Something to Celebrate: Better Policy in the New State Budget

Jeff Foreman, Director of Policy

New Yorkers can celebrate the opportunity for a tool to move people experiencing homelessness from shelters to stable housing because of the last-second success of advocates and policy makers in removing language from the New York State budget that prohibited it.

Yesterday, as state legislators and Governor Cuomo enacted the new state budget, they removed language prohibiting any city in New York of over 5 million (that’s only New York City; the second largest city, Buffalo, has a 260,000 population) from using state money to fund a rental subsidy program for homeless people. That language prohibiting state and federal funding from the old city Advantage program in 2011 has remained in each budget since then.

Just 5 days before this year’s March 31st deadline the prohibitive language was still firmly in place. There were media stories reporting policy makers were saying it was too late in the process to change it.
But client leaders, advocates and public officials championing the cause stepped up efforts in the final hours of budget negotiations and overcame long odds to remove the prohibitive language. That clears the way for a subsidy program absolutely critical to fighting and ending modern day homelessness.

On Wednesday, March 26, City Council held a public hearing on the issue. Care for the Homeless, along with other advocates and people experiencing homelessness, testified about the need for the program. Care for the Homeless testified a long term, flexible and effective rental subsidy targeted to assist people in moving from shelter to stable housing would produce far better outcomes for the families and individuals involved, for every community in the city and would save substantial tax dollars.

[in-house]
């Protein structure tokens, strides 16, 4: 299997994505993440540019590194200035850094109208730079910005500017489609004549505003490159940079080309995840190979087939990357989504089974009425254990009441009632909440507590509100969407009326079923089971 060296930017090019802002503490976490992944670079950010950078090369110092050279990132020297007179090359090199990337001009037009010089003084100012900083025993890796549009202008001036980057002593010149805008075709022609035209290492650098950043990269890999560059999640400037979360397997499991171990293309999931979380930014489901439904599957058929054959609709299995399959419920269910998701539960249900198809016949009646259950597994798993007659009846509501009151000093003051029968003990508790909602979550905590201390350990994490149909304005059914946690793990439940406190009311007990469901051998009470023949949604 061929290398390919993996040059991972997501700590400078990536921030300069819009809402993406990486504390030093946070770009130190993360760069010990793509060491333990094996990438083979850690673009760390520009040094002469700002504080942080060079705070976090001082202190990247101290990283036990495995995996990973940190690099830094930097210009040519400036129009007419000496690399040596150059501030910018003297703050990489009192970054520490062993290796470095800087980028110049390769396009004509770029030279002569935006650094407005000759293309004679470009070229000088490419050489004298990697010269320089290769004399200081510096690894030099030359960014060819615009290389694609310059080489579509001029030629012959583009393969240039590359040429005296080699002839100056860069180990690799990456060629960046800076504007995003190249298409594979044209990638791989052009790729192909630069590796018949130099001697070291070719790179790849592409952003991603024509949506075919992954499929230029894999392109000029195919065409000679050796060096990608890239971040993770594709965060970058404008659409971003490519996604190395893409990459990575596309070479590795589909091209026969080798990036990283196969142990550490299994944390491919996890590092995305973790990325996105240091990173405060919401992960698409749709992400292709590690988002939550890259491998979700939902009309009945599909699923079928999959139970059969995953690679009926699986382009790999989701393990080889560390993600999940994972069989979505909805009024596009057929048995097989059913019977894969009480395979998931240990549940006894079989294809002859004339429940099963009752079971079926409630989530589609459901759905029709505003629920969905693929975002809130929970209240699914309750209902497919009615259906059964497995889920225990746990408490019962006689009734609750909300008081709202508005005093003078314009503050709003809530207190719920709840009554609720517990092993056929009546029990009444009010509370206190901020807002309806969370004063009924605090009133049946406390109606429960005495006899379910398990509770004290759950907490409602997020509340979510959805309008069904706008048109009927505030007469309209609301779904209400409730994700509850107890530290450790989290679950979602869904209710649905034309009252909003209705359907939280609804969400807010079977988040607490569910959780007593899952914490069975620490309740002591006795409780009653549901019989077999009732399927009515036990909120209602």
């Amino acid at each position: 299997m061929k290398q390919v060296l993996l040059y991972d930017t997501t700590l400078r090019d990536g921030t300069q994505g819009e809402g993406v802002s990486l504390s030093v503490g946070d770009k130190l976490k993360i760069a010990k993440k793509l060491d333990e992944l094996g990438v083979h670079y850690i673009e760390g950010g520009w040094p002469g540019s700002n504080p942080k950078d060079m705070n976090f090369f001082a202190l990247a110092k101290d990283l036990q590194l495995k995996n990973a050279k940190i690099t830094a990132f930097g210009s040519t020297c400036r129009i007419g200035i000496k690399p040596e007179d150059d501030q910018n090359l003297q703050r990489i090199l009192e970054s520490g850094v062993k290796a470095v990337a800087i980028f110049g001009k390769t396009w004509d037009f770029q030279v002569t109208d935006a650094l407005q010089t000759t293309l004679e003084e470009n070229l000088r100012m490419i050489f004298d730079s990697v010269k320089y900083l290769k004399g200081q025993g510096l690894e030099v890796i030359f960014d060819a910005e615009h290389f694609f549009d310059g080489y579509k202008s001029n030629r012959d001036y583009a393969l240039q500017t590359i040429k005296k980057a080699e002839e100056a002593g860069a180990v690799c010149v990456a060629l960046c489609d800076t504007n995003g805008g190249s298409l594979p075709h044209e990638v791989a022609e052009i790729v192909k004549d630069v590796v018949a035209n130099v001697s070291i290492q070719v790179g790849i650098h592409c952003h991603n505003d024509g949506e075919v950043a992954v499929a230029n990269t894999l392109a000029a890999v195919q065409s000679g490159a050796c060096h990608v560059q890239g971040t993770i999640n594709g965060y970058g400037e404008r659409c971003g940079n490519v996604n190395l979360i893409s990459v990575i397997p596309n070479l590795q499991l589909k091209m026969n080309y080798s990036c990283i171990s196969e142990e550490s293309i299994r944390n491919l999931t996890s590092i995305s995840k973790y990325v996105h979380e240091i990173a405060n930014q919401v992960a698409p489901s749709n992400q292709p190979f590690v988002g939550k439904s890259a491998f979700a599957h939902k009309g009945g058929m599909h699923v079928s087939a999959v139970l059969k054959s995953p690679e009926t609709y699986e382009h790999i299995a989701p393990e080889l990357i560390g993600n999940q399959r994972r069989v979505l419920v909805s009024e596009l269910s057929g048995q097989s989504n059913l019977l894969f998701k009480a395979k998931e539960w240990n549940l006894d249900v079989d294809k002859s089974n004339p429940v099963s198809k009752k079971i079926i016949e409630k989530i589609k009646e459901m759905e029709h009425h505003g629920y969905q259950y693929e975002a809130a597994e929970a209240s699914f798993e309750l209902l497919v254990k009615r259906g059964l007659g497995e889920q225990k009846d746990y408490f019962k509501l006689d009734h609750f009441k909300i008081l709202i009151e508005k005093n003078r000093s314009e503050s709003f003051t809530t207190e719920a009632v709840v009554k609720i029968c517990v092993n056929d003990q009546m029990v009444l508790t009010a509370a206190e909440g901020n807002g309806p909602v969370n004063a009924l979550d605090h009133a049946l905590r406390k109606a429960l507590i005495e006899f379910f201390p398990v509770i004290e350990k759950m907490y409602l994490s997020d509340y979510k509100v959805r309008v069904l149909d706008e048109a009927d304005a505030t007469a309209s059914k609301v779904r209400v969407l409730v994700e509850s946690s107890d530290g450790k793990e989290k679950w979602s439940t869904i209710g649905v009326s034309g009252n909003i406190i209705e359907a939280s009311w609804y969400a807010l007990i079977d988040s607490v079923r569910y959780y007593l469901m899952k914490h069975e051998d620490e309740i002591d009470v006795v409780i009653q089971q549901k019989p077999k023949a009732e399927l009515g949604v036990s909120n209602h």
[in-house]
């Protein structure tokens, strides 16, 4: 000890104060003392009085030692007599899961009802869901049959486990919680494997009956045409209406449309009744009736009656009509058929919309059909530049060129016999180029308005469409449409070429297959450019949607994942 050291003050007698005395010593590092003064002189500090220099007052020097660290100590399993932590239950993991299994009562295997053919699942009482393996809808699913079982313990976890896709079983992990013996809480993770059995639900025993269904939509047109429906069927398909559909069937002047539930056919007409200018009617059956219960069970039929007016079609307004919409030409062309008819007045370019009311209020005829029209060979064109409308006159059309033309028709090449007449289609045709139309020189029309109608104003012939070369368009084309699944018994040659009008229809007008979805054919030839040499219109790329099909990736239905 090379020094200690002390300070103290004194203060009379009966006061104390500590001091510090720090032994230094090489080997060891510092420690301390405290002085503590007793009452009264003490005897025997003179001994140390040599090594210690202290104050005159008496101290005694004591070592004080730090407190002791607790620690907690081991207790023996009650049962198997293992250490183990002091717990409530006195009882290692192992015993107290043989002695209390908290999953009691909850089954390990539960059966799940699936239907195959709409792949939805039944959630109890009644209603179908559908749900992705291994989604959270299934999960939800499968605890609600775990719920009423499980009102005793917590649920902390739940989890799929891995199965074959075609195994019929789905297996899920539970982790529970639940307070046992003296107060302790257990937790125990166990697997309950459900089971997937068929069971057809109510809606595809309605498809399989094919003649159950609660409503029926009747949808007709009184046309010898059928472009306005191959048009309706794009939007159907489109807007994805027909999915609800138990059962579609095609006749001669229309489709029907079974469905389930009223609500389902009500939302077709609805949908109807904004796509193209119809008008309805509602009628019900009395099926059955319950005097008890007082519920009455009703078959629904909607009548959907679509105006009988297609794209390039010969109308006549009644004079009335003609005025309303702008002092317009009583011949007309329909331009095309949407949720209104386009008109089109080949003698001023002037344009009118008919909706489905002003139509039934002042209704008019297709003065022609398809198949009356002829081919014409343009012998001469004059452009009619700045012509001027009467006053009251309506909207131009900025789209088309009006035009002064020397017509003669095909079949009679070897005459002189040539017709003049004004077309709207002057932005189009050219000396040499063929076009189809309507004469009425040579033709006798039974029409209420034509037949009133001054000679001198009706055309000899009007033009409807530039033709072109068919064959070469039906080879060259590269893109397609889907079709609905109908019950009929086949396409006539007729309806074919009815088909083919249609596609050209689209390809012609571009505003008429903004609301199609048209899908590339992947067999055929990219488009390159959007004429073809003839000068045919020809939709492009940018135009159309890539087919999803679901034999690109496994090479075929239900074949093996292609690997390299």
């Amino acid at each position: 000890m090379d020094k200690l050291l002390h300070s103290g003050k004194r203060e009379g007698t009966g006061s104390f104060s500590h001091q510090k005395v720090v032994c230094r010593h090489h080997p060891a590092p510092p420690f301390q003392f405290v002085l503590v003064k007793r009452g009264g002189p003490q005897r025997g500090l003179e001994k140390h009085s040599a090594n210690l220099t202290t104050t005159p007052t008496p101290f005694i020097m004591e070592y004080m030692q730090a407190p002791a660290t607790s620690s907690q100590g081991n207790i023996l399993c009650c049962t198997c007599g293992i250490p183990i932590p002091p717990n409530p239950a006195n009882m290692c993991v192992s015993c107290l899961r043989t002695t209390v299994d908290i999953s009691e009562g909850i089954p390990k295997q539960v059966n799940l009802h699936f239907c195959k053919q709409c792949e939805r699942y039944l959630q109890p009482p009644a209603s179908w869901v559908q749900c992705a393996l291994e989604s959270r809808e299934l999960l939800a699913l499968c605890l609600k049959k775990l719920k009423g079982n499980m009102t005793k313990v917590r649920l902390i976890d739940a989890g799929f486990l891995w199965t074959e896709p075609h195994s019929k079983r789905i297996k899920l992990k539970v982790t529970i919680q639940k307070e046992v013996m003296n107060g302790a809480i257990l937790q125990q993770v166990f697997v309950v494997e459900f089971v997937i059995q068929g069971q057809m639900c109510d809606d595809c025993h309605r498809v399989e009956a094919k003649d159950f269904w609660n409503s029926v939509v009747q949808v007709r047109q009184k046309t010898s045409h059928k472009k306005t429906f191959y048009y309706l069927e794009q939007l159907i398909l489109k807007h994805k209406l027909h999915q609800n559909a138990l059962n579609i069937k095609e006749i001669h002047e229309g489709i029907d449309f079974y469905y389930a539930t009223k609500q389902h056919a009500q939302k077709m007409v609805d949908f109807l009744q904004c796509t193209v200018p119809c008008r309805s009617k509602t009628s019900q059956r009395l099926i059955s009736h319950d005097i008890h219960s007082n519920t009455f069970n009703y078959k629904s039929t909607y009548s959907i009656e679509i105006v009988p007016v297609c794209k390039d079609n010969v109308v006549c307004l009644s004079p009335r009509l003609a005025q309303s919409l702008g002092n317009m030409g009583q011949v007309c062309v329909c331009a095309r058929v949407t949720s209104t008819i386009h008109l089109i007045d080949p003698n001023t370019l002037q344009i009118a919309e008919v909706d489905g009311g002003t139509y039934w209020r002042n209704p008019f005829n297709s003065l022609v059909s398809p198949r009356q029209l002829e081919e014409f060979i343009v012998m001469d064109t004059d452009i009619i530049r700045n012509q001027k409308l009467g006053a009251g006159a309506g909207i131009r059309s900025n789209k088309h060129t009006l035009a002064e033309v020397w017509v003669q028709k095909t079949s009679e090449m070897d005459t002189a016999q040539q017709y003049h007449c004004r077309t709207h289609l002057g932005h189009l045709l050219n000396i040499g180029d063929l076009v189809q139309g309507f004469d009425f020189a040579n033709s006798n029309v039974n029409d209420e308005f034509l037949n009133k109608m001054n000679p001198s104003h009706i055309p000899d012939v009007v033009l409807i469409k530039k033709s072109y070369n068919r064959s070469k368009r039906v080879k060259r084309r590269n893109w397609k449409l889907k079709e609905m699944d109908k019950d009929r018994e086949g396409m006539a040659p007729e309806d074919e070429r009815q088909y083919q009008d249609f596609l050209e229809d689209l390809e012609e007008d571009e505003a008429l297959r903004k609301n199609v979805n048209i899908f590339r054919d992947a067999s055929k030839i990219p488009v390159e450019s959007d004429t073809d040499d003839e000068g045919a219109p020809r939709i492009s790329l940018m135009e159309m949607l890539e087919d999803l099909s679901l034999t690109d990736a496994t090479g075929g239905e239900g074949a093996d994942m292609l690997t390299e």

Later that day, by unanimous vote, City Council passed a resolution authored by Councilman Ruben Wills and moved by General Welfare Chair Stephen Levin urging the change. A united de Blasio administration, City Council and advocacy community carried the message to Albany. In that effort, Care for the Homeless client leaders and staff participated in a phone call campaign to legislative leaders asking for the change.     

Happily, in the final contentious hours of budget negotiations the prohibitive language was removed.

Care for the Homeless' Agenda to End Homelessness is based on the idea that policy choices created modern day homelessness and better policy can help end homelessness as we know it. In New York City, eliminating the previous rental subsidy used to transition people from shelters to stable housing caused an enormous increase in homelessness. Creating a working rental subsidy is a critical part of the better policy that can end homelessness in New York City.

This success isn’t an end, though. It’s a beginning. If you want to join our grass roots campaign to build the better policies that can end modern day homelessness as we know it in New York, sign on by sending your e-mail and contact information to

We’ll sign you up for our monthly Policy Matters newsletter, too!   

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